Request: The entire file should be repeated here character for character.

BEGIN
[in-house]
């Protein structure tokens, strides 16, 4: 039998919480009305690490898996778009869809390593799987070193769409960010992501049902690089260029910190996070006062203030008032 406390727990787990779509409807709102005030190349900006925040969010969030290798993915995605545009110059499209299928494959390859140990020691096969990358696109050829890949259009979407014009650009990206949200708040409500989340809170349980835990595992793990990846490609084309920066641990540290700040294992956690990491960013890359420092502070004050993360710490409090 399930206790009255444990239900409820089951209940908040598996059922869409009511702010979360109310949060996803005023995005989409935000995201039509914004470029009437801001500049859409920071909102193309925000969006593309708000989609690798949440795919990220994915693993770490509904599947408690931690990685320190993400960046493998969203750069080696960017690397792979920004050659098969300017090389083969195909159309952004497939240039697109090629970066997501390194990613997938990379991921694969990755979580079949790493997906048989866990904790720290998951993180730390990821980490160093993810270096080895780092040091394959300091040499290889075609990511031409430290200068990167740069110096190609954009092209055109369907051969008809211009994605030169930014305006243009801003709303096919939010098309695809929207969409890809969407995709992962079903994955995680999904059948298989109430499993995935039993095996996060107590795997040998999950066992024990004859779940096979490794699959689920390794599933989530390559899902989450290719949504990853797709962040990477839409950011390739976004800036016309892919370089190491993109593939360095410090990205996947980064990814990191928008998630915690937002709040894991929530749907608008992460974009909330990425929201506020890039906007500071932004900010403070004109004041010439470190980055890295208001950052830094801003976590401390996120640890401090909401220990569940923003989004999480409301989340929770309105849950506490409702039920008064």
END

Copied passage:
[in-house]
């Protein structure tokens, strides 16, 4: 039998919480009305690490898996778009869809390593799987070193769409960010992501049902690089260029910190996070006062203030008032 406390727990787990779509409807709102005030190349900006925040969010969030290798993915995605545009110059499209299928494959390859140990020691096969990358696109050829890949259009979407014009650009990206949200708040409500989340809170349980835990595992793990990846490609084309920066641990540290700040294992956690990491960013890359420092502070004050993360710490409090 399930206790009255444990239900409820089951209940908040598996059922869409009511702010979360109310949060996803005023995005989409935000995201039509914004470029009437801001500049859409920071909102193309925000969006593309708000989609690798949440795919990220994915693993770490509904599947408690931690990685320190993400960046493998969203750069080696960017690397792979920004050659098969300017090389083969195909159309952004497939240039697109090629970066997501390194990613997938990379991921694969990755979580079949790493997906048989866990904790720290998951993180730390990821980490160093993810270096080895780092040091394959300091040499290889075609990511031409430290200068990167740069110096190609954009092209055109369907051969008809211009994605030169930014305006243009801003709303096919939010098309695809929207969409890809969407995709992962079903994955995680999904059948298989109430499993995935039993095996996060107590795997040998999950066992024990004859779940096979490794699959689920390794599933989530390559899902989450290719949504990853797709962040990477839409950011390739976004800036016309892919370089190491993109593939360095410090990205996947980064990814990191928008998630915690937002709040894991929530749907608008992460974009909330990425929201506020890039906007500071932004900010403070004109004041010439470190980055890295208001950052830094801003976590401390996120640890401090909401220990569940923003989004999480409301989340929770309105849950506490409702039920008064």